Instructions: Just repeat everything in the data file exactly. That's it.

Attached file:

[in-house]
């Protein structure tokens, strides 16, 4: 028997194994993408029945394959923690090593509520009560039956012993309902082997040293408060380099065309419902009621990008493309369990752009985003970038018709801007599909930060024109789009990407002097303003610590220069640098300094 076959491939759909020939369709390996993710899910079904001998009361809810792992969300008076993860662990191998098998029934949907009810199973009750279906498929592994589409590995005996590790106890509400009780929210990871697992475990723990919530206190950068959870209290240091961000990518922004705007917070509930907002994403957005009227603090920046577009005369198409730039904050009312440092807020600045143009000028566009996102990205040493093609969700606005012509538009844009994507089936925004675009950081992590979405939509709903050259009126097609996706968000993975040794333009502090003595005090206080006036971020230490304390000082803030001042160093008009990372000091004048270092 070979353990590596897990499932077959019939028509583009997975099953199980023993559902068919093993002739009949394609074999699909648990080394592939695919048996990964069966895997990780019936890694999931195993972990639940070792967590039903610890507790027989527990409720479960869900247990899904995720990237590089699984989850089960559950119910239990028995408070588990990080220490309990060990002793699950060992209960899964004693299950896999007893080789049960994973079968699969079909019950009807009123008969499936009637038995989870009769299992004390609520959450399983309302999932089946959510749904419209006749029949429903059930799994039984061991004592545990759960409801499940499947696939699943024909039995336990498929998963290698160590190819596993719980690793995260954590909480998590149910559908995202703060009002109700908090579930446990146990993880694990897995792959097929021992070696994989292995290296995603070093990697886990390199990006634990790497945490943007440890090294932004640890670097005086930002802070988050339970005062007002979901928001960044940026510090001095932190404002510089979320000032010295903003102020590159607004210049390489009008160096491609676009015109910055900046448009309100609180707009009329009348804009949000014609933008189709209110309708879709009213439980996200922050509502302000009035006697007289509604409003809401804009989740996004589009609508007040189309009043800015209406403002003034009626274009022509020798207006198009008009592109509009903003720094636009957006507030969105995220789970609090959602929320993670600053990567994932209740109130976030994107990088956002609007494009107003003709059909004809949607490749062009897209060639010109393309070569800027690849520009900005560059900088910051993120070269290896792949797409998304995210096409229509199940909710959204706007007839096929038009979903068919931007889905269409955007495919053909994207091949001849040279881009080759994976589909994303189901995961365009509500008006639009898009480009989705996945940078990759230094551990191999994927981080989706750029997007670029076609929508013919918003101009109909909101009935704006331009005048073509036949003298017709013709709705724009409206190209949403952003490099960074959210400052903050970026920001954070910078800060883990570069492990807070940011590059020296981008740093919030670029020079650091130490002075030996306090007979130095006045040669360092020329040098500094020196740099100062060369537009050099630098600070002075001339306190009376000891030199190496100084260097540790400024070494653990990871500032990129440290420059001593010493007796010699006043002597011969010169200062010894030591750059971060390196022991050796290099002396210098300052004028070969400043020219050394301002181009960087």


[in-house]
């Protein structure tokens, strides 16, 4: 028997194994993408029945394959923690090593509520009560039956012993309902082997040293408060380099065309419902009621990008493309369990752009985003970038018709801007599909930060024109789009990407002097303003610590220069640098300094 076959491939759909020939369709390996993710899910079904001998009361809810792992969300008076993860662990191998098998029934949907009810199973009750279906498929592994589409590995005996590790106890509400009780929210990871697992475990723990919530206190950068959870209290240091961000990518922004705007917070509930907002994403957005009227603090920046577009005369198409730039904050009312440092807020600045143009000028566009996102990205040493093609969700606005012509538009844009994507089936925004675009950081992590979405939509709903050259009126097609996706968000993975040794333009502090003595005090206080006036971020230490304390000082803030001042160093008009990372000091004048270092 070979353990590596897990499932077959019939028509583009997975099953199980023993559902068919093993002739009949394609074999699909648990080394592939695919048996990964069966895997990780019936890694999931195993972990639940070792967590039903610890507790027989527990409720479960869900247990899904995720990237590089699984989850089960559950119910239990028995408070588990990080220490309990060990002793699950060992209960899964004693299950896999007893080789049960994973079968699969079909019950009807009123008969499936009637038995989870009769299992004390609520959450399983309302999932089946959510749904419209006749029949429903059930799994039984061991004592545990759960409801499940499947696939699943024909039995336990498929998963290698160590190819596993719980690793995260954590909480998590149910559908995202703060009002109700908090579930446990146990993880694990897995792959097929021992070696994989292995290296995603070093990697886990390199990006634990790497945490943007440890090294932004640890670097005086930002802070988050339970005062007002979901928001960044940026510090001095932190404002510089979320000032010295903003102020590159607004210049390489009008160096491609676009015109910055900046448009309100609180707009009329009348804009949000014609933008189709209110309708879709009213439980996200922050509502302000009035006697007289509604409003809401804009989740996004589009609508007040189309009043800015209406403002003034009626274009022509020798207006198009008009592109509009903003720094636009957006507030969105995220789970609090959602929320993670600053990567994932209740109130976030994107990088956002609007494009107003003709059909004809949607490749062009897209060639010109393309070569800027690849520009900005560059900088910051993120070269290896792949797409998304995210096409229509199940909710959204706007007839096929038009979903068919931007889905269409955007495919053909994207091949001849040279881009080759994976589909994303189901995961365009509500008006639009898009480009989705996945940078990759230094551990191999994927981080989706750029997007670029076609929508013919918003101009109909909101009935704006331009005048073509036949003298017709013709709705724009409206190209949403952003490099960074959210400052903050970026920001954070910078800060883990570069492990807070940011590059020296981008740093919030670029020079650091130490002075030996306090007979130095006045040669360092020329040098500094020196740099100062060369537009050099630098600070002075001339306190009376000891030199190496100084260097540790400024070494653990990871500032990129440290420059001593010493007796010699006043002597011969010169200062010894030591750059971060390196022991050796290099002396210098300052004028070969400043020219050394301002181009960087």